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Tag Archives: Tom Brown’s School Days

Where are the fathers in fiction?

Anna Perera; Guantanamo Boy

Anna Perera; Guantanamo Boy

The Sunday just gone was Fathers’ Day. Prompted by this, a friend of mine tweeted a question that I thought I’d be able to answer:

I had a half-hearted stab at naming a couple of father figures who seemed like generally good eggs – Dumbledore, obviously, and The Fat Controller from Rev. Awdrey’s Thomas series. In desperation I added the father from Piggybook, who starts out not very pleasant but grows into a good father. Other friends mentioned Arthur Weasley – Ron’s dad in the Harry Potter series, Pa Ingalls from Little House on the Prairie and  Gilbert Blythe from the later Anne of Green Gables books (from Anne’s House of Dreams onwards).

Contrast this with the number of (kid)literary orphans one can name without taking more than a second to think about it: Harry Potter; Oliver Twist; Giant Peach inhabitant James; Mary Lennox; Heidi; Anne of Green Gables; Dorothy (of Oz), Mowgli; Pauline, Petrova and Posie of Ballet Shoes; Katniss Everdeen; the Sager children of Children on the Oregon Trail or the Chant siblings of Diana Wynne Jones Charmed Life, to name but a few. Read the rest of this entry

A potted history of children’s literature in English

Comenius; a page from Orbis Pictus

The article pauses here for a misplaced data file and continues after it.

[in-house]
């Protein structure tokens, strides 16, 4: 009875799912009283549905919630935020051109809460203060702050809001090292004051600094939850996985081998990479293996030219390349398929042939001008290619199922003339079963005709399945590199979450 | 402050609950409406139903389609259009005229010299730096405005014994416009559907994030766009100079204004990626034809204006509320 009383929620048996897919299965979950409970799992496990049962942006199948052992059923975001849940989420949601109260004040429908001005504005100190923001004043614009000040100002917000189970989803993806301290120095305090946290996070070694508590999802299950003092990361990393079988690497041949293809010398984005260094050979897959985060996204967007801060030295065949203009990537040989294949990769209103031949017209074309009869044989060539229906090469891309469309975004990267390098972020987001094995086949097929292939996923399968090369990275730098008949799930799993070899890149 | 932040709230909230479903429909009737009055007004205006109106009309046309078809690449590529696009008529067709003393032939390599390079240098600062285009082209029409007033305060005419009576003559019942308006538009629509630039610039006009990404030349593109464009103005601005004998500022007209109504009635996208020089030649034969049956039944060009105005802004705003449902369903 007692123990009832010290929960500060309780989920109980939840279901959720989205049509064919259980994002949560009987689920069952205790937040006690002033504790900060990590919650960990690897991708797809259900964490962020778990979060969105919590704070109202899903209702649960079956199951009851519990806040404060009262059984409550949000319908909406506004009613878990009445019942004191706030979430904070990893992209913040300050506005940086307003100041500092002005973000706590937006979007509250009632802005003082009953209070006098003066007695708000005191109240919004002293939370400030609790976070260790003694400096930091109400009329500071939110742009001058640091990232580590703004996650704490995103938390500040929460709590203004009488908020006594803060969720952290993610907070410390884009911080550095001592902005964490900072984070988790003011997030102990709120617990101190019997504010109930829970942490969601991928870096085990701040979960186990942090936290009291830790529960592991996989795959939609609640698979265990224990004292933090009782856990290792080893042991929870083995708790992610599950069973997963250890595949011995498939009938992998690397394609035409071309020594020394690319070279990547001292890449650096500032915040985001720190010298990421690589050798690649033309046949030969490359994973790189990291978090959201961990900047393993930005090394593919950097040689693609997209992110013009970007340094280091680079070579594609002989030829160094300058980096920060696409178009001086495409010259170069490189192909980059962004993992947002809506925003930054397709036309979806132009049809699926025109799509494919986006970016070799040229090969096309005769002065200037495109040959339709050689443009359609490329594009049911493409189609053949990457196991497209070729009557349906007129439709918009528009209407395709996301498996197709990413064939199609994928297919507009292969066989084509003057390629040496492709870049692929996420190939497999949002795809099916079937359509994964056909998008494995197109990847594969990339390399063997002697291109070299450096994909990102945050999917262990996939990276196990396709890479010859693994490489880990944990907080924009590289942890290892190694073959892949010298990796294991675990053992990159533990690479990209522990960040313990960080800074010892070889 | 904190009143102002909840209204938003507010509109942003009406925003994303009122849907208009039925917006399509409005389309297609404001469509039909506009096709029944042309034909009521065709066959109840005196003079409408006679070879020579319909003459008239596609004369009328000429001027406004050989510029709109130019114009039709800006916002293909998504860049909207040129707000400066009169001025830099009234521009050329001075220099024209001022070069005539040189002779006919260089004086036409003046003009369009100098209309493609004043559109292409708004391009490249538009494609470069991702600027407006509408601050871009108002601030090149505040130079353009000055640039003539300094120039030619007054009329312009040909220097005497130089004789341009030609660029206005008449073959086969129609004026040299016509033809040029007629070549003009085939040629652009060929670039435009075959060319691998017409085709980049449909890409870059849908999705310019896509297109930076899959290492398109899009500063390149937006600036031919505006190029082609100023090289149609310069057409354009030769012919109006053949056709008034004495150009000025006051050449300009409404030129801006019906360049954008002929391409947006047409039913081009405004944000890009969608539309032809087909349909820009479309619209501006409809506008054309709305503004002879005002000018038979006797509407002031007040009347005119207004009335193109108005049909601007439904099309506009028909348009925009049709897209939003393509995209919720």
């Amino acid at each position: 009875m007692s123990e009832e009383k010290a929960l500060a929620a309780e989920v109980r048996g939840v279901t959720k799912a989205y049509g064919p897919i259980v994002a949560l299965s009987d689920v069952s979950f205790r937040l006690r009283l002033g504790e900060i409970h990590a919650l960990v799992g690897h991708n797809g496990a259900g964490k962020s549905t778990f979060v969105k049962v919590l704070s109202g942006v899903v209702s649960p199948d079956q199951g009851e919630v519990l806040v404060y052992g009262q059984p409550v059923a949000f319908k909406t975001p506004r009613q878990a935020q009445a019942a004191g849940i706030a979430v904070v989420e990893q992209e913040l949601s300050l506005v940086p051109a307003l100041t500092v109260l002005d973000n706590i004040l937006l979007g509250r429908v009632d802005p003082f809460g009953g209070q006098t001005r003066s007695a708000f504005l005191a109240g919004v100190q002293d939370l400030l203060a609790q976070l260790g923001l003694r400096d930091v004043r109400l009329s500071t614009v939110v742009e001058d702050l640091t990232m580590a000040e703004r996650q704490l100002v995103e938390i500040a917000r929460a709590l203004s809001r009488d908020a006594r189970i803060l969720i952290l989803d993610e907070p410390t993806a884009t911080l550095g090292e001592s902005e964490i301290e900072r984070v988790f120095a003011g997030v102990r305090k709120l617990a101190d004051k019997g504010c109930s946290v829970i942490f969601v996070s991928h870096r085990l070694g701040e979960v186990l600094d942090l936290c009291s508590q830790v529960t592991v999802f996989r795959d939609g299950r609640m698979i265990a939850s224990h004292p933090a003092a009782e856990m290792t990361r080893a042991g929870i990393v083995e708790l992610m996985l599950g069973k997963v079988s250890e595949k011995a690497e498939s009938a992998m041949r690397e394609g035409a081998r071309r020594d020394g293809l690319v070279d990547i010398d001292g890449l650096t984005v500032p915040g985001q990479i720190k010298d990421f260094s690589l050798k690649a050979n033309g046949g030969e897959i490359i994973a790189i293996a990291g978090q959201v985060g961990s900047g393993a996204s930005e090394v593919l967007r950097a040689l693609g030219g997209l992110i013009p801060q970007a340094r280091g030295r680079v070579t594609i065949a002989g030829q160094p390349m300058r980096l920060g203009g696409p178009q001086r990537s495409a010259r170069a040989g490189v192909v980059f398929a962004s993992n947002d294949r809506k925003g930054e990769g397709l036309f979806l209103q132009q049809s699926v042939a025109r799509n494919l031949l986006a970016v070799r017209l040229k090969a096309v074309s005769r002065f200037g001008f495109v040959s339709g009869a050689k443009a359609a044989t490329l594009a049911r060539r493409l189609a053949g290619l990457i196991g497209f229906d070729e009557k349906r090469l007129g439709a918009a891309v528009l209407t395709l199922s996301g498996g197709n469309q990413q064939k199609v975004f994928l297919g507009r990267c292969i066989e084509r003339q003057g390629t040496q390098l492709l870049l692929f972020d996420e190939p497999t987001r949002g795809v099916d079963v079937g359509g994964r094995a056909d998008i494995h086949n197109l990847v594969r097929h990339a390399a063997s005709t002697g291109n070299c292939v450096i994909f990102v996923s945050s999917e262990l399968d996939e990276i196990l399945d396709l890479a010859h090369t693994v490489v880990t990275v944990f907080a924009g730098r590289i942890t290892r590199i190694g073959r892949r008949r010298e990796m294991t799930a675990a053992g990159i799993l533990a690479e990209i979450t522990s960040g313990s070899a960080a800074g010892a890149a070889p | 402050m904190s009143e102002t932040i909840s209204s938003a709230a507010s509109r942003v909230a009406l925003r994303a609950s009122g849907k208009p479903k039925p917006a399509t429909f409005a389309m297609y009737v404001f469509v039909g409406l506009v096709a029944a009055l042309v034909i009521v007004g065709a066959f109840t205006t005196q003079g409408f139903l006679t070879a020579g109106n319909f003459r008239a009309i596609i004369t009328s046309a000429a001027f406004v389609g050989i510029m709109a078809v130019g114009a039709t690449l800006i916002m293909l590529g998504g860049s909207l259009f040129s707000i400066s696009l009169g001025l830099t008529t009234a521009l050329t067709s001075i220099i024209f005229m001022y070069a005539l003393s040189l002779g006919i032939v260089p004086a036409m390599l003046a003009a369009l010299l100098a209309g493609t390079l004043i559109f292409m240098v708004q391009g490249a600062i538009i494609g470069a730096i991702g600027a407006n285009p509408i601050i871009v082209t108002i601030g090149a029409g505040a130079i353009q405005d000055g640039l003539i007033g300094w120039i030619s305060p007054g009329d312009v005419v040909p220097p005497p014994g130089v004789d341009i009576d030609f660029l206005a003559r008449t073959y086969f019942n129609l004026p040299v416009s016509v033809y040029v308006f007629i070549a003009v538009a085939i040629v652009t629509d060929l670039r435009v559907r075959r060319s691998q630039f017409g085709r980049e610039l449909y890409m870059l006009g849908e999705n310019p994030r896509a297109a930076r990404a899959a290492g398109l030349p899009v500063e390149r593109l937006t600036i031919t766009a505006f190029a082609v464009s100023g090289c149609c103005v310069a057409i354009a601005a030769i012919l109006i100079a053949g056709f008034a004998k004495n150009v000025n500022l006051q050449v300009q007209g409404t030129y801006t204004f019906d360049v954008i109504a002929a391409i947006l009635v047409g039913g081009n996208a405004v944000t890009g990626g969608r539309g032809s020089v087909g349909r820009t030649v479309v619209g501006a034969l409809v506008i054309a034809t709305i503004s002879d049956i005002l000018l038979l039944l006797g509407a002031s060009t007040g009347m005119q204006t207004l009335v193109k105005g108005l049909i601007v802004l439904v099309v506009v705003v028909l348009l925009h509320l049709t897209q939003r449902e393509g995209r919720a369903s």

1600s

It begins with Orbis Pictus (The World in Pictures) written by Czech educator Comenius. Orbis Pictus isn’t a story book or novel, but it is the earliest example of a picture book for children. In essence it’s an encyclopaedia or text-book. Written first in German and published in 1658, it is translated into English the following year and by 1666 is available in Latin and French too.

In 1671/2 (sources differ on this detail) comes the exhaustively titled A Token for Children. Being An Exact Account of the Conversion, Holy and Exemplary Lives, and Joyful Deaths of several Young Children. Written by James Janeway, a hardcore Puritan (is there any other type?), A Token for Children is an Evangelical tract. Heavily didactic, these stories are intended for instruction rather than enjoyment.

How art thou affected, poor Child, in the Reading of this Book? Have you shed ever a tear since you begun reading? Have you been by your self upon your knees; and begging that God would make you like these blessed Children? Or are you as you use to be, as careless & foolish and disobedient and wicked as ever?

From the preface to A Token for Children

This suggestion that children’s literature should be primarily didactic is not new; Plato writes in The Republic that educators should hire storytellers and poets who will censor the stories of the age to the suitability of children.

Up until now children are largely consuming the same literature as adults – the novel as a literary form has yet to be invented,  but bible stories, Greco-Roman myths and fables and folk-tales are popular. John Bunyan’s 100,000+ word Christian allegoryThe Pilgrims Progress  (1678) is thought particularly suitable for developing minds.

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